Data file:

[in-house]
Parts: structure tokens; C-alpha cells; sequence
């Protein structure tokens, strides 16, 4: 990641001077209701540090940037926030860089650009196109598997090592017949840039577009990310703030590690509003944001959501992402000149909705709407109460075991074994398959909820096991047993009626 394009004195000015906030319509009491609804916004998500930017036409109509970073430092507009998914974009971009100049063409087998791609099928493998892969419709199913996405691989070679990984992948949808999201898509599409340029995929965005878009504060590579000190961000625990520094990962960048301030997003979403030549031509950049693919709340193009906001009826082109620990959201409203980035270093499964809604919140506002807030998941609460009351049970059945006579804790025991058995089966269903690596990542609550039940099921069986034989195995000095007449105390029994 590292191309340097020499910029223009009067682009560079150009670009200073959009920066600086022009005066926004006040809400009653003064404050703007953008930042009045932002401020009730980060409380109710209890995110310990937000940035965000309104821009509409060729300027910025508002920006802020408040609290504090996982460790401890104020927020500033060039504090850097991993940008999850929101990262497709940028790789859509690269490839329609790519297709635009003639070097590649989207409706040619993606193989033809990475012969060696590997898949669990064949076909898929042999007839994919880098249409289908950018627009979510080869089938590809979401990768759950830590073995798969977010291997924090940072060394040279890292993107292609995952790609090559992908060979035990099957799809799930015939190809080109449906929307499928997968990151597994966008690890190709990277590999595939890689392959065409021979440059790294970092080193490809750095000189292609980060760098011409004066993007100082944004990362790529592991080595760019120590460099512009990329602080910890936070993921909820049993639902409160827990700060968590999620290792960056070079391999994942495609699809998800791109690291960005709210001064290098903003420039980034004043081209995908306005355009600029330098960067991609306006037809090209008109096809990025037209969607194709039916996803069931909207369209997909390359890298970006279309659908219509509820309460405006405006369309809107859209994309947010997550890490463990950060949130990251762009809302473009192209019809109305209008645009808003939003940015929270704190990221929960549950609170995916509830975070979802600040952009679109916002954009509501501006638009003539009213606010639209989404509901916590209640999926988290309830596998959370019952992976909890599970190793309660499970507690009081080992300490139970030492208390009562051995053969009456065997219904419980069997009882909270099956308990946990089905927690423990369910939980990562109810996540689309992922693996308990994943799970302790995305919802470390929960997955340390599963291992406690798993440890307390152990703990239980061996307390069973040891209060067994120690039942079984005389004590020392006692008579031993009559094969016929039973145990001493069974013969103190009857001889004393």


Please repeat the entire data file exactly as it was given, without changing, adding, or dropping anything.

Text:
[in-house]
Parts: structure tokens; C-alpha cells; sequence
């Protein structure tokens, strides 16, 4: 990641001077209701540090940037926030860089650009196109598997090592017949840039577009990310703030590690509003944001959501992402000149909705709407109460075991074994398959909820096991047993009626 394009004195000015906030319509009491609804916004998500930017036409109509970073430092507009998914974009971009100049063409087998791609099928493998892969419709199913996405691989070679990984992948949808999201898509599409340029995929965005878009504060590579000190961000625990520094990962960048301030997003979403030549031509950049693919709340193009906001009826082109620990959201409203980035270093499964809604919140506002807030998941609460009351049970059945006579804790025991058995089966269903690596990542609550039940099921069986034989195995000095007449105390029994 590292191309340097020499910029223009009067682009560079150009670009200073959009920066600086022009005066926004006040809400009653003064404050703007953008930042009045932002401020009730980060409380109710209890995110310990937000940035965000309104821009509409060729300027910025508002920006802020408040609290504090996982460790401890104020927020500033060039504090850097991993940008999850929101990262497709940028790789859509690269490839329609790519297709635009003639070097590649989207409706040619993606193989033809990475012969060696590997898949669990064949076909898929042999007839994919880098249409289908950018627009979510080869089938590809979401990768759950830590073995798969977010291997924090940072060394040279890292993107292609995952790609090559992908060979035990099957799809799930015939190809080109449906929307499928997968990151597994966008690890190709990277590999595939890689392959065409021979440059790294970092080193490809750095000189292609980060760098011409004066993007100082944004990362790529592991080595760019120590460099512009990329602080910890936070993921909820049993639902409160827990700060968590999620290792960056070079391999994942495609699809998800791109690291960005709210001064290098903003420039980034004043081209995908306005355009600029330098960067991609306006037809090209008109096809990025037209969607194709039916996803069931909207369209997909390359890298970006279309659908219509509820309460405006405006369309809107859209994309947010997550890490463990950060949130990251762009809302473009192209019809109305209008645009808003939003940015929270704190990221929960549950609170995916509830975070979802600040952009679109916002954009509501501006638009003539009213606010639209989404509901916590209640999926988290309830596998959370019952992976909890599970190793309660499970507690009081080992300490139970030492208390009562051995053969009456065997219904419980069997009882909270099956308990946990089905927690423990369910939980990562109810996540689309992922693996308990994943799970302790995305919802470390929960997955340390599963291992406690798993440890307390152990703990239980061996307390069973040891209060067994120690039942079984005389004590020392006692008579031993009559094969016929039973145990001493069974013969103190009857001889004393």